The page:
The prices shown below include domestic flight(s) between Reykjavik and Egilsstadir.
The price shown on the website is based on 8-9 participants, but the final price will depend on the exact number of participants signed up on the trip.
Food: We pride ourselves on providing the best cuisine in the highlands! Breakfast is Scandinavian-style, with muesli, breads, jams, fish and cheese. Packed lunch, with a variety of sandwich fillings, from smoked meats and fish to local cheeses and salads. Dinners involve fresh, local fish and meat dishes, with pasta, rice or potatoes, fresh vegetables and salad. Vegetarians and those with food allergies can be fully catered for with a range of tasty options. It is essential that you inform our office of any special food requirements at the time of booking!
For usability, but no obligation, you can bring with you a little speciality of your home country to share with your companions as well as a flask of some thing for a short drink in the middle of nowhere.
Accommodation: 3 nights in huts and 2 nights in a nice guesthouse with a spa.
Trip preparation and notes: This is an assisted hut-to-hut trekking. The walking level is from moderate to strenuous. You will only carry in a light day-pack what you need for the day. This should present no serious difficulty for persons with at least some mountain walking experience, plus a good level of personal fitness. An experienced Icelandic guide leads the trek. The group is expected to assist with all aspects of making and breaking camp, including meal preparation. Once in the mountains, each group becomes an independent entity. The camaraderie, teamwork and friendships forged, add much to the richness of each person’s experience. This trek passes through some areas of complete wilderness. Some of the walking is partly off-track, with terrain conditions constantly changing, with underfoot conditions constantly changing. Therefore, sturdy, well worn-in hiking boots are a must. Most days involve river crossings, so it is essential that all trekkers carry suitable footwear to change into. See our kit list for more information. We trek for 6-7 hours per day, on average, but this may be longer, depending on weather conditions and group speed. Maximum altitude doesn’t rise more than 1000m. Elevation change for most days should be no more than 300m.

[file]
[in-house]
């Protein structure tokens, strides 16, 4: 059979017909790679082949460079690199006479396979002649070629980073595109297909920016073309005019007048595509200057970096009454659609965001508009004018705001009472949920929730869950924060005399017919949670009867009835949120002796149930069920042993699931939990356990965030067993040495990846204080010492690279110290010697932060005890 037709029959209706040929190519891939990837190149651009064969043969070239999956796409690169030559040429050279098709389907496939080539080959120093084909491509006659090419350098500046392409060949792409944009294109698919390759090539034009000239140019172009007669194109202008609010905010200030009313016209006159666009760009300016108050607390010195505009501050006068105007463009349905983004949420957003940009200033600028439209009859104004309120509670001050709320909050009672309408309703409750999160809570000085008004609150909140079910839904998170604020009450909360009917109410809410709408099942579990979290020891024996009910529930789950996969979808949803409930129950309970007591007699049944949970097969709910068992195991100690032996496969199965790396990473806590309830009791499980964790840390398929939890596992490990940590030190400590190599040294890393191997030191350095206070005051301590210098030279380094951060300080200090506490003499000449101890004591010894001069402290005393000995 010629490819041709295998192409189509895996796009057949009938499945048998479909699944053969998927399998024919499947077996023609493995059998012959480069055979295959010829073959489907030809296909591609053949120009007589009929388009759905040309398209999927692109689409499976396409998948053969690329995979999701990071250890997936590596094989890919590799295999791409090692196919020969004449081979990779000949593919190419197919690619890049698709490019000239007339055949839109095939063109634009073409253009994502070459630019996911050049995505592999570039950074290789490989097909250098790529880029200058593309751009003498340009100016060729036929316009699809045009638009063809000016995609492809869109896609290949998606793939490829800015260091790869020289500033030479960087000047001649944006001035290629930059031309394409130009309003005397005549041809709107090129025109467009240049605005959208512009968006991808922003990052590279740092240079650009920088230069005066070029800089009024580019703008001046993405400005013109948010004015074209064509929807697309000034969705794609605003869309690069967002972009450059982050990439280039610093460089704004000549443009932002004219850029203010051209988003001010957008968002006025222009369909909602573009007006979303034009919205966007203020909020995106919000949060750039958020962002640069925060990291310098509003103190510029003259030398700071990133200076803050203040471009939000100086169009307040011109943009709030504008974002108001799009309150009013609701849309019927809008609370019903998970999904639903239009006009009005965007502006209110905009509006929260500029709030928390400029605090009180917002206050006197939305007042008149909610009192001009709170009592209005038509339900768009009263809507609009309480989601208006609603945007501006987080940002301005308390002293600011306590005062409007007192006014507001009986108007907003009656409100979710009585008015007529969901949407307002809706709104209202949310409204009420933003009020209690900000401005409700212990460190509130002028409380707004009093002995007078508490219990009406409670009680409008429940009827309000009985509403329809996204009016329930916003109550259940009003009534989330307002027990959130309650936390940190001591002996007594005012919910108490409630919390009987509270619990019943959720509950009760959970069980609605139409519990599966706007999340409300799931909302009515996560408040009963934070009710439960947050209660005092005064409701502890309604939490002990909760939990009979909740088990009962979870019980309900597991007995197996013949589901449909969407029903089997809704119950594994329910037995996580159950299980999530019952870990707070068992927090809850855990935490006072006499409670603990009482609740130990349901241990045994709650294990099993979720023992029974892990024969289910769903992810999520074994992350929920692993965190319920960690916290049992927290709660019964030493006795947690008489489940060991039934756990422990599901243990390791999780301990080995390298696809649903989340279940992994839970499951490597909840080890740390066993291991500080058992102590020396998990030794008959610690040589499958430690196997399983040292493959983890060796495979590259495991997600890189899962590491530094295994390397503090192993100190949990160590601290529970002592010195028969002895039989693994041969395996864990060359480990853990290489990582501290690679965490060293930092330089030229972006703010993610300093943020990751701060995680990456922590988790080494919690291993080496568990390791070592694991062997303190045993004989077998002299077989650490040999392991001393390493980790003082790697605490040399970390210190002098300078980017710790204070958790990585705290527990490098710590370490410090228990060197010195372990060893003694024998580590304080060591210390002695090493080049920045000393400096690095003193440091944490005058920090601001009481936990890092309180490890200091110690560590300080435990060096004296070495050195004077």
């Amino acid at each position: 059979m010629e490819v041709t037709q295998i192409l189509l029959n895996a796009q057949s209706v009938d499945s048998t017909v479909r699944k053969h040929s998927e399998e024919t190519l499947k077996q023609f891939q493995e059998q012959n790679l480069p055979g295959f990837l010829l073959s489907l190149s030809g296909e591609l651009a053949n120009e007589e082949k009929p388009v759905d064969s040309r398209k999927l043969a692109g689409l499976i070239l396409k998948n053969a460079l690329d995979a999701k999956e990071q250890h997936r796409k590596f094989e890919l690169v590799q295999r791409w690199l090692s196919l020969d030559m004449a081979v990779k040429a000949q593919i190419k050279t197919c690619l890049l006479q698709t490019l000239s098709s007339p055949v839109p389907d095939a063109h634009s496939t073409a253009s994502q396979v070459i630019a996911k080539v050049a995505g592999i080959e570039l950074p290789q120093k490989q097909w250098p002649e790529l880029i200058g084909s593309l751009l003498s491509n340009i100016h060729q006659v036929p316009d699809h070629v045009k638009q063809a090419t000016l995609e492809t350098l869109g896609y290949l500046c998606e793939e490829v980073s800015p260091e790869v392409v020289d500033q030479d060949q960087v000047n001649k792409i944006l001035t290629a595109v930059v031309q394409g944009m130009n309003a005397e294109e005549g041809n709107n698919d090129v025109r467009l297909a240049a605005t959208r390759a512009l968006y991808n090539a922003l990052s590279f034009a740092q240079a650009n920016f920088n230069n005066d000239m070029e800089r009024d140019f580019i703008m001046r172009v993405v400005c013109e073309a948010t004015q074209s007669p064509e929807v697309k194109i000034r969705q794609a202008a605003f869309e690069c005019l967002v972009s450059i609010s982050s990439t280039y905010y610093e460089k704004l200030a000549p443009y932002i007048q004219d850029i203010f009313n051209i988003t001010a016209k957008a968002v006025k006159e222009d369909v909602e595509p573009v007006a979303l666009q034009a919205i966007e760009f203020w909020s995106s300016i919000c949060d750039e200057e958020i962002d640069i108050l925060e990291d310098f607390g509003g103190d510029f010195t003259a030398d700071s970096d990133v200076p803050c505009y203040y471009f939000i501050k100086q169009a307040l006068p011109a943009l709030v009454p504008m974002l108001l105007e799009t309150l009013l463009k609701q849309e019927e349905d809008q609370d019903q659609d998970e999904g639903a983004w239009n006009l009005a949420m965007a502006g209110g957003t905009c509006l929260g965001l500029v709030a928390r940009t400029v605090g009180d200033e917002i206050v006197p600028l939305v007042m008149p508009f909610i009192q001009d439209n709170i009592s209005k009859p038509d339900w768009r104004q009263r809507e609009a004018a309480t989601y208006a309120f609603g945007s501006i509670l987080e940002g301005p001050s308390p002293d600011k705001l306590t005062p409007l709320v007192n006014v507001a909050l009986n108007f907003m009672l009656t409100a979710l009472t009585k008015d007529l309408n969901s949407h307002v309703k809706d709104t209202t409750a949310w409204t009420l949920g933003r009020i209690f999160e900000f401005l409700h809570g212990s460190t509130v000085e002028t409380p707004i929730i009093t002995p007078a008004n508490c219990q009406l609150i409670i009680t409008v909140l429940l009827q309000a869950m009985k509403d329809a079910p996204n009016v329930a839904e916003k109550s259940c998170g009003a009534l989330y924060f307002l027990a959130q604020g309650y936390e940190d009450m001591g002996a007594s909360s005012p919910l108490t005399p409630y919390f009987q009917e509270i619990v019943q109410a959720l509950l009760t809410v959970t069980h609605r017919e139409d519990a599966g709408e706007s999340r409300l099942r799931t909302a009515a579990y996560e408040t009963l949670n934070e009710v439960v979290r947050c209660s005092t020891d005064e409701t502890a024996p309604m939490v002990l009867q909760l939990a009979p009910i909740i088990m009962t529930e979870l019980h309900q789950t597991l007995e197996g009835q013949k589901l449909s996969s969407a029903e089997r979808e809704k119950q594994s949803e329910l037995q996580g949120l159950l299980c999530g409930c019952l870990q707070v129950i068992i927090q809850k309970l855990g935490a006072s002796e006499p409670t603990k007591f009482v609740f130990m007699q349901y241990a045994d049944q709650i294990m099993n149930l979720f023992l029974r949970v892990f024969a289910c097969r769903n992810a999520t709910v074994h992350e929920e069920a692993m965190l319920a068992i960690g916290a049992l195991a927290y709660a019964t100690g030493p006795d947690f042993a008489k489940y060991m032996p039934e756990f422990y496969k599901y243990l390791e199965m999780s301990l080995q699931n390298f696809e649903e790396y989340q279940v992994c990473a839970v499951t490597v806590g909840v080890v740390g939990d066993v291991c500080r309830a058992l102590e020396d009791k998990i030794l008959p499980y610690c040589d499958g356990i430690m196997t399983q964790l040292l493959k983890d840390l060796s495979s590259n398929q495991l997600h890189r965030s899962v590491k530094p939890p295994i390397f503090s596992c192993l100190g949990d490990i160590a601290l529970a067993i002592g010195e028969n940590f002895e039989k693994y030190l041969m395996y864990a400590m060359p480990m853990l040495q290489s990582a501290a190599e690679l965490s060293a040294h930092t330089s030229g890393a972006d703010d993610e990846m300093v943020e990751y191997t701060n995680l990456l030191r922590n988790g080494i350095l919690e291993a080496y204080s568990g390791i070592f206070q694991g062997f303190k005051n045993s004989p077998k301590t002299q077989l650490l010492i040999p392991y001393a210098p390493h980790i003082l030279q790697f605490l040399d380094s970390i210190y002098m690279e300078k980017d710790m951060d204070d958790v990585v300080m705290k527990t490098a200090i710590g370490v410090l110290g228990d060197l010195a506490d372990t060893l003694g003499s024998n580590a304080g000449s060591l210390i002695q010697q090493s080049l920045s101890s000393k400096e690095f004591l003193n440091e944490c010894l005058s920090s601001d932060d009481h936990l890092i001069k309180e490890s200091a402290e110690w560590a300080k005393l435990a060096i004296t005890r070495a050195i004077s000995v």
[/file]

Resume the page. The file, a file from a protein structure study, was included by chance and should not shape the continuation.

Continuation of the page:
What are the huts like on this trek?
The huts are lovely small painted wood cabins. A large entrance allows you to leave your hiking gear, luggage, shoes before entering the main room, that is to say a friendly dining room opening on a well-equipped kitchen. In the center of the dining room stands a wood stove always working and giving a very special ambiance to our evenings and very much appreciated when the weather is getting colder. Upstairs , a large room offer separate or bunk beds , next to each other, the mattresses are comfortable , but there are no sheets or pillows, this why you will need to bring your sleeping bag, cotton sheet to cover the mattress and a small pillow if you can’t sleep without one (optional).Outside there is another building where one or two showers are located as well as the toilets. There is also a warm and ventilated dryer for wet clothes and shoes.
The huts are maintained and kept all summer. The hut keepers are in charge of the building maintenance and supplies.
Our Icelandic guide and I, we will be happy to be your cooking chefs, preparing some delicious Icelandic specialties..